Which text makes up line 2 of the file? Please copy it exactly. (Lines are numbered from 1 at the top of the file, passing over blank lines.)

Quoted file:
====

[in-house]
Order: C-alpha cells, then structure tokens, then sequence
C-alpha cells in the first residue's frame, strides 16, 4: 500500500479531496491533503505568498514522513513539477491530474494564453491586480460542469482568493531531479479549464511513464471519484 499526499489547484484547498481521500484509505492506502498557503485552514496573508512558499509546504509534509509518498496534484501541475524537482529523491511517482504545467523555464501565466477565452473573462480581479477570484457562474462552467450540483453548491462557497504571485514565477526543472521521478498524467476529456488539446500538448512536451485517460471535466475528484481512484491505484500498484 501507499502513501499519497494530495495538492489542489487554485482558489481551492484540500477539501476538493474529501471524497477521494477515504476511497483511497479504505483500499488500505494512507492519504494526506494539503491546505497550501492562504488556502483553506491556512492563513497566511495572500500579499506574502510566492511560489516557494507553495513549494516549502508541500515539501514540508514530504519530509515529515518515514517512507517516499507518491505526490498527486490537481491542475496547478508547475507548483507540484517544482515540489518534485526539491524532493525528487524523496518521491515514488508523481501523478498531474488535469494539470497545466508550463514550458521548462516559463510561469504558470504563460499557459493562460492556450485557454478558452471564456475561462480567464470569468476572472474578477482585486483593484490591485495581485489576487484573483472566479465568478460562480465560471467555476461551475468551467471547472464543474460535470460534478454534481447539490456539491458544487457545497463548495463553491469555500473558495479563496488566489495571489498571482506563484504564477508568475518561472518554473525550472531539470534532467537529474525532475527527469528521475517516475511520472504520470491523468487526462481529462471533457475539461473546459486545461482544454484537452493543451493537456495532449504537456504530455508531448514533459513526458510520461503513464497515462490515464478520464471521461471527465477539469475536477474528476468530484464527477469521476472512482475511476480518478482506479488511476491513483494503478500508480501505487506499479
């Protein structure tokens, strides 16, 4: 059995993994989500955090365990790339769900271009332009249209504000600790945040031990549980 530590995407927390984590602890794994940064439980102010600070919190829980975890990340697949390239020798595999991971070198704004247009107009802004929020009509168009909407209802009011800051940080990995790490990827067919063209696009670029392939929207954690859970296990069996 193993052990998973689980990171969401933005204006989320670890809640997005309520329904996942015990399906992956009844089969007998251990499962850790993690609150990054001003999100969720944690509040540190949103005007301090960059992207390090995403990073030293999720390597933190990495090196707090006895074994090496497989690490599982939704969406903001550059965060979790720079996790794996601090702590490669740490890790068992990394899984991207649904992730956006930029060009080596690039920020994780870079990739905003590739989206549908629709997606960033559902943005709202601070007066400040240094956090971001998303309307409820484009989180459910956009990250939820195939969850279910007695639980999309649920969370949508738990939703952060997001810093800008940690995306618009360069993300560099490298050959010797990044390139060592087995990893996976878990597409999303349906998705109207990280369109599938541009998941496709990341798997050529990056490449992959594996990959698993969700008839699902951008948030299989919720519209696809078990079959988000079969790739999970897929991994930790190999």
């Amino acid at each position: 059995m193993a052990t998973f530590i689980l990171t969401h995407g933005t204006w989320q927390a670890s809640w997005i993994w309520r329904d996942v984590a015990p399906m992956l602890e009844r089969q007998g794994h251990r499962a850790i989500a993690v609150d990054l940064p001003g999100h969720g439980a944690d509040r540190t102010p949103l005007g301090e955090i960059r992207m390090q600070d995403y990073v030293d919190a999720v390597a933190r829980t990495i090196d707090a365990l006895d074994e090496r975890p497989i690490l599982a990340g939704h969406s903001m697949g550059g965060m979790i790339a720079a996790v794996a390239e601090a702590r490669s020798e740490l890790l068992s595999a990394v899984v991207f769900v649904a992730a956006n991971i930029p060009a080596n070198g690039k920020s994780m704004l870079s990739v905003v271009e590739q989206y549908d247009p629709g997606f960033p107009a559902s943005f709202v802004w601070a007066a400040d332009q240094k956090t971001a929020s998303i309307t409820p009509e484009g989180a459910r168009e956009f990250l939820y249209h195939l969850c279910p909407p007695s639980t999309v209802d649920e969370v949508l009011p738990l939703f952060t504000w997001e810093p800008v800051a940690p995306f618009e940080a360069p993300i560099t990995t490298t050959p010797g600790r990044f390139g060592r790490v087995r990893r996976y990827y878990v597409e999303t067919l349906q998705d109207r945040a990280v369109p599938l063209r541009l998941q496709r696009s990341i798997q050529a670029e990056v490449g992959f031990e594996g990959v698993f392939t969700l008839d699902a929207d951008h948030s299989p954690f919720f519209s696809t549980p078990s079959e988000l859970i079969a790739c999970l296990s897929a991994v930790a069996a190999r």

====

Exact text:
Order: C-alpha cells, then structure tokens, then sequence